Anglicans at Christ Church Cathedral in Ottawa rang in the New Year along with Gov. Gen. David Johnston and his wife, Sharon, at a noon Choral Eucharist Jan. 1.
It was an unofficial visit for Johnston, an Anglican, who gave the first reading at the service and later visited informally with guests at the annual New Year’s Day Levee in the new cathedral hall.
Cathedral Dean Shane Parker and diocese of Ottawa Bishop John Chapman greeted the couple on their arrival. Johnston then added his signature to a special guest book for dignitaries that was first signed by the Queen Mother and former governor general Vincent Massey during the royal visit to the cathedral in 1954.
Before the service began, Chapman delivered a pastoral address to the congregation in which he said the global community “is in crisis,” with world leaders not behaving as they ought to. He called attention to “tens of thousands of Christians murdered, climate change, terrorism, war,” and said, “We must not be spectators, commentators or passive critics of a time we wish was otherwise.”
The clarion call voiced by the prophets, Jesus and the prophetic voices in contemporary society resound today even louder, he said. “It is the call of God to deep prayers, compassionate outreach amongst the marginalized and disenfranchised.” The call is also to “seek peace, faithful adherence to the Truth and Reconciliation [Commission of Canada’s] directives, and sensible, thoughtful and articulate teaching that reflects not just our longing and work toward a civil society, but more important, the mission of God,” Chapman said.
David Selzer, executive archdeacon of the diocese of Ottawa, gave the sermon, asking, “If we claim the Prince of Peace as our saviour, what are we going to do about peacemaking in our world that so absolutely, desperately needs it?”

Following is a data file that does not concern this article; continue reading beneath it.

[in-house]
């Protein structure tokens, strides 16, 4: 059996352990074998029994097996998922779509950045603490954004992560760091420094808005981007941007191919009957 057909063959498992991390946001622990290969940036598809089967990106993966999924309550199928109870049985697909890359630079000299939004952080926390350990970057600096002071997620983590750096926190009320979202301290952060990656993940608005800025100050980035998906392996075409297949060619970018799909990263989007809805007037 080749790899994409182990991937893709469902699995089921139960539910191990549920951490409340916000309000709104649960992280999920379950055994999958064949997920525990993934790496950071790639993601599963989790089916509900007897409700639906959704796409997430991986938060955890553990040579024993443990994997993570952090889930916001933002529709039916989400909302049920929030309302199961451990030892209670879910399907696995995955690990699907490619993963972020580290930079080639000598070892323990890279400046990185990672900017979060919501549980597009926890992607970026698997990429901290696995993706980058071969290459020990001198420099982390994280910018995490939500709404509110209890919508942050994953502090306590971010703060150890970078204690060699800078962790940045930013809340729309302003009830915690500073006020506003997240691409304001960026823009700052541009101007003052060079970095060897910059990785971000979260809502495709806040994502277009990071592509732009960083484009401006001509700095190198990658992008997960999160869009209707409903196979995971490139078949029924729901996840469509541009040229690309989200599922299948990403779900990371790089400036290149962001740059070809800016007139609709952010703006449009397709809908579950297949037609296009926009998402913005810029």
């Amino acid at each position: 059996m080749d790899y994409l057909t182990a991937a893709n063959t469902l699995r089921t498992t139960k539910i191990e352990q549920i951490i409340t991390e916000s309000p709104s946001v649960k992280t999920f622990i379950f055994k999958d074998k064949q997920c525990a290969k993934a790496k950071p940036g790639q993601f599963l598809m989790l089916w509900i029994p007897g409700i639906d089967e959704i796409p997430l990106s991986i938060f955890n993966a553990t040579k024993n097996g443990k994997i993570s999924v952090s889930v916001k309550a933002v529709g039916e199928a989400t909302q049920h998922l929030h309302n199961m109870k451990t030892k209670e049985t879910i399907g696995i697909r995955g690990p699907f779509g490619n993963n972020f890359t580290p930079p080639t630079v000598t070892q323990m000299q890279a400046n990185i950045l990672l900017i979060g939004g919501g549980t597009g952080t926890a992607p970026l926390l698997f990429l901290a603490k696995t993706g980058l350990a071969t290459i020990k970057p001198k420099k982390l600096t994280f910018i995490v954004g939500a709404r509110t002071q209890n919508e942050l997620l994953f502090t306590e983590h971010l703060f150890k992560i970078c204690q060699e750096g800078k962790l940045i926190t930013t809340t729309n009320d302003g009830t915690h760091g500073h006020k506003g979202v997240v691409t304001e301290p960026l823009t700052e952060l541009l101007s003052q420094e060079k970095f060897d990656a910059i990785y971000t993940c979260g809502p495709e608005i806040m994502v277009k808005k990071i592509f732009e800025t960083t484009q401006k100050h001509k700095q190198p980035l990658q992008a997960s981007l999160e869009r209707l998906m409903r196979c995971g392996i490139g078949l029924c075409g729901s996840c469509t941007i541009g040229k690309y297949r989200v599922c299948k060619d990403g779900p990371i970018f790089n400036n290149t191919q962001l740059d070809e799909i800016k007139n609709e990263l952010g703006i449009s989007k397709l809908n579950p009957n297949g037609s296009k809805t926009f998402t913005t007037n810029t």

He also wondered where Anglicans stand when it comes to truth and reconciliation “not only with our Aboriginal sisters and brothers, but with those we despise or ridicule or see as less than who we are?
“Where are we in terms of justice, dignity for all people so that no one goes hungry, and lacks shelter and medical care?” he asked.
God is not just for a select group of people, but for all humanity, said Selzer, as he urged the faithful not just to see God on Sunday mornings “when we’re feeling pious.”
Following the service, members of the cathedral choirs presented the governor general with the gift of a CD showcasing their musical talents.
Guests at the levee said they were surprised but pleased that the governor general and his wife broke from their schedule to visit with them in the cathedral hall for almost an hour, chatting, shaking hands and posing for photos with children and adults alike. Other guests included Ottawa Mayor Jim Watson and Archbishop Luigi Bonazzi, the Pope’s representative as Apostolic Nuncio in Canada.
Accompanying the couple throughout the Johnstons’ visit was an RCMP security team.
Traditionally, the Canadian primate preaches at the cathedral of Canada’s capital on January 1. But this year the primate, Archbishop Fred Hiltz, and his spouse, Lynne Samways Hiltz, travelled to Corner Brook, Nfld., for a family wedding.
In a note December 21 advising of his plans, Hiltz said he and his wife have enjoyed the nine New Year’s Day celebrations at the Ottawa cathedral. “Please receive our very best wishes for a year that for our Church is marked by numerous anniversaries and for our country the 150th of Confederation,” he wrote. “May you enjoy good health and happiness this year and God willing we will see you on New Year’s Day in 2018.”
A copy of the note was sent to the levee hosts, Bishop John and Catherine Chapman, and Cathedral Dean Shane Parker and his wife, Katherine Shadbolt Parker.